• Order Mitzvah Day T-shirts or other memorabilia (if applicable), indicating size options
  • Enroll children in childcare
  • Make donations (if this has been cleared with appropriate synagogue staff)
  • Sign-up, in order of preference, for projects. Make clear that projects will be assigned on a first-come first-serve basis
  • Donate materials and goods not only for Mitzvah Day projects, but for community agencies as well

Make sure to include a space for a return address and phone number (particularly a cell phone number for that day), as well as a deadline for registration. Keep in mind that many people may register late, so set your initial date early enough to collect needed information.

Publicize Your Mitzvah Day

Only a percentage of those who know about Mitzvah Day will participate, so make sure the pool of those who know about it is as wide as possible. Additionally, the more that people hear about Mitzvah Day, the more they will want to participate. In order to publicize your Mitzvah Day, you can:

  • Run regular advertisements and articles in your temple bulletin -Hang posters and banners throughout the synagogue -Make announcements in religious school classes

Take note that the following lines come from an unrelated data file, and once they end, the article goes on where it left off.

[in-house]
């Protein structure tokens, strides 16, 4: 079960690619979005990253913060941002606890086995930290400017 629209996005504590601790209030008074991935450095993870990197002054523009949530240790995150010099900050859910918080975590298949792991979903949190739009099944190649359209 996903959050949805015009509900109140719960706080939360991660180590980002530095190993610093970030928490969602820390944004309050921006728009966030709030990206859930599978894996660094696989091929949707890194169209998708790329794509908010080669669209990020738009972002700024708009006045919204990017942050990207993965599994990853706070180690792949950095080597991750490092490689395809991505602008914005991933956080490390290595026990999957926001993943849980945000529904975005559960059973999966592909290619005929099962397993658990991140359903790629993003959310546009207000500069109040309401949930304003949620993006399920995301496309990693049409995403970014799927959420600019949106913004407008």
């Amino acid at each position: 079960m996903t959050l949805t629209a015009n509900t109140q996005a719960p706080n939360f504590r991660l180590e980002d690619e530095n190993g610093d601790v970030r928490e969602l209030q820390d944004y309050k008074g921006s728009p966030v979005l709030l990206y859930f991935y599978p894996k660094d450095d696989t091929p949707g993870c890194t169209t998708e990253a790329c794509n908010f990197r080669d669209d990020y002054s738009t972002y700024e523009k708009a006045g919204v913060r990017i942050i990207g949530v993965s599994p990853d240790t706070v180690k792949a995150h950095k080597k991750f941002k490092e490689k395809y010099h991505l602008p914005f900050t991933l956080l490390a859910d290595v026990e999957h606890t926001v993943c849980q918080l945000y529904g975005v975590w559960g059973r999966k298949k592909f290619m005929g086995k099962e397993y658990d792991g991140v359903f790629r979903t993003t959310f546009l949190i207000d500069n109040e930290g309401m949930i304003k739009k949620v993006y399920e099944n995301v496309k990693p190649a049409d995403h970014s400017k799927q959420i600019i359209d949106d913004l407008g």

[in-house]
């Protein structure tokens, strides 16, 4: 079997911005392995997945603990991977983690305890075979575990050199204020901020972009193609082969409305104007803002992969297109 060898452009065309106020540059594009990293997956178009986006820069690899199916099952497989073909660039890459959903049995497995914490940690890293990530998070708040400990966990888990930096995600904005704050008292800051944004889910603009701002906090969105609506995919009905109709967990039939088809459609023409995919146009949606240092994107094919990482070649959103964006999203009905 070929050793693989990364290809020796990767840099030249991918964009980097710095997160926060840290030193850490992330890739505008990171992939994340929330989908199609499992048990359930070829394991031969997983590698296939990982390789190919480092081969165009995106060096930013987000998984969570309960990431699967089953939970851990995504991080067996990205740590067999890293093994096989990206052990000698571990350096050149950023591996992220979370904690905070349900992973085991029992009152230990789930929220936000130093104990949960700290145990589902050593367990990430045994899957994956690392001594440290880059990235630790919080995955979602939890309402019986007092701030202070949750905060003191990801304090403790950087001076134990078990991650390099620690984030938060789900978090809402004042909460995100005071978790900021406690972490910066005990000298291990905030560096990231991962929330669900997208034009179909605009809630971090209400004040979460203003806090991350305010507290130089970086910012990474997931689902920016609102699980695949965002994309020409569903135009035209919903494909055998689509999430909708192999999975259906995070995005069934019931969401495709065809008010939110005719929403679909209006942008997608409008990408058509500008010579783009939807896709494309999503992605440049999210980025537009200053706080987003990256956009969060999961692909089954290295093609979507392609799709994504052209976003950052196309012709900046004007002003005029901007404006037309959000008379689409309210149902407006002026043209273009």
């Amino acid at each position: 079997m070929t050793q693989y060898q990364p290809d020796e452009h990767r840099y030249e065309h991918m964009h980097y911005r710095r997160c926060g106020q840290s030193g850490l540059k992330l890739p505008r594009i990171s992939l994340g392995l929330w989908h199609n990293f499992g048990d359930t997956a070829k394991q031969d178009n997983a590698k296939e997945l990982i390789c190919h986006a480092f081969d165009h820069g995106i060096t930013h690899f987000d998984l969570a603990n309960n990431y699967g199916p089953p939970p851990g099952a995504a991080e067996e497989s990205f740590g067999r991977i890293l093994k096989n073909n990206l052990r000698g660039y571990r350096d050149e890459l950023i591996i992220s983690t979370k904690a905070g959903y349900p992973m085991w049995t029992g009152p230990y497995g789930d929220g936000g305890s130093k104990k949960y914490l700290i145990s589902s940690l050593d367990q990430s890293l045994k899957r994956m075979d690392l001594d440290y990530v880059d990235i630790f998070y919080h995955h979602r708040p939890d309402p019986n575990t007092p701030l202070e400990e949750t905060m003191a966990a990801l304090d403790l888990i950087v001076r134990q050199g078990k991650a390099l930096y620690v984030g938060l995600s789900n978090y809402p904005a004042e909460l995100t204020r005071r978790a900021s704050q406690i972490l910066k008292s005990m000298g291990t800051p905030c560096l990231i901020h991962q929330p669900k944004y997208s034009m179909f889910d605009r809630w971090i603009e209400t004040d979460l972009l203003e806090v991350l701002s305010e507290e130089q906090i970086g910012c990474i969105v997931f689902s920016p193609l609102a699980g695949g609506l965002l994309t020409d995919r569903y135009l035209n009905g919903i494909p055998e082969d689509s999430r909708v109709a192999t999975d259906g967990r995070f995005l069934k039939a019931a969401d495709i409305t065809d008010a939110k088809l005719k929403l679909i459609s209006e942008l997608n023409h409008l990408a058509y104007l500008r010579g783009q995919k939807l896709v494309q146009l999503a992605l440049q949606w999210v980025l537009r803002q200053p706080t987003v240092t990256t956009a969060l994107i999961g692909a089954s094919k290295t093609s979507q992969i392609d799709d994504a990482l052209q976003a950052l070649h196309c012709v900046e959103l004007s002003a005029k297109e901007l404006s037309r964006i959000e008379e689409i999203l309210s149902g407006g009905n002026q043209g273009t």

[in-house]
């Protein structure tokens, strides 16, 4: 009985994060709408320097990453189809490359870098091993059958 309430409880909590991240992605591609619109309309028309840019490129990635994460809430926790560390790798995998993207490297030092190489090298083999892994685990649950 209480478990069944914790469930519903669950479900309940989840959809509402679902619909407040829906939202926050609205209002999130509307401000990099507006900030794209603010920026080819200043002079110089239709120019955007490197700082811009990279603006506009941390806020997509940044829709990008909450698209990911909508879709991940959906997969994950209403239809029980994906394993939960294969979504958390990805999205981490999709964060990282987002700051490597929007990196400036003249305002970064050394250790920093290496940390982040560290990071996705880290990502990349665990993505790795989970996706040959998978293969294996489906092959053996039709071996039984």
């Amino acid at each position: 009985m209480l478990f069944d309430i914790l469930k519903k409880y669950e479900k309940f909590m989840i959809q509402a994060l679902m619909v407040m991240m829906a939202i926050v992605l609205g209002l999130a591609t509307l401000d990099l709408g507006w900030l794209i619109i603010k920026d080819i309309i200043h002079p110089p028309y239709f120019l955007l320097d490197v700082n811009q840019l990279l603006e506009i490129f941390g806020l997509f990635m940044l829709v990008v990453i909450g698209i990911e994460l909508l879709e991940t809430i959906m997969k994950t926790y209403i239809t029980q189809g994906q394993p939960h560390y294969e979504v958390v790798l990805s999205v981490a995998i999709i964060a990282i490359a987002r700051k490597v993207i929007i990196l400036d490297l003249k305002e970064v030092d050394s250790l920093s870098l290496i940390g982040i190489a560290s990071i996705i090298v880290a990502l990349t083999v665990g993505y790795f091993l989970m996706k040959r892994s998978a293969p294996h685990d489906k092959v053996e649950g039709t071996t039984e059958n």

• Have brochures available at the synagogue
  • Ask your clergy to make announcements from the pulpit
  • Ask your clergy to give a sermon on the topic of mitzvot or tikkun olamtikkun olamתִּקּוּן עוֹלָם"Repair of the world;" Jewish concept that it is our responsibility to partner with God to improve the world. A mystical concept of restoration of God's holiest Name to itself and the repair of a shattered world. Often refers to social action and social justice.
  • Send emails through various congregational lists, including affiliates (sisterhood, brotherhood, youth group), religious school, social action committee, etc.
  • Do a congregational mailing with the brochure and registration form
  • If your budget allows, consider doing a second mailing of brochures or letters to people who have not registered

Don't forget about community publicity, as well. You might want to publicize Mitzvah Day by drafting a press release for the local mainstream and Jewish media.

Assign Projects

Make sure to keep track of which volunteers are assigned to which projects. If you anticipate a lot of volunteers for many projects, consider creating a computerized database to keep track of everything. Assigning registrants on a first-come, first-served basis is the most sensible way to fill projects.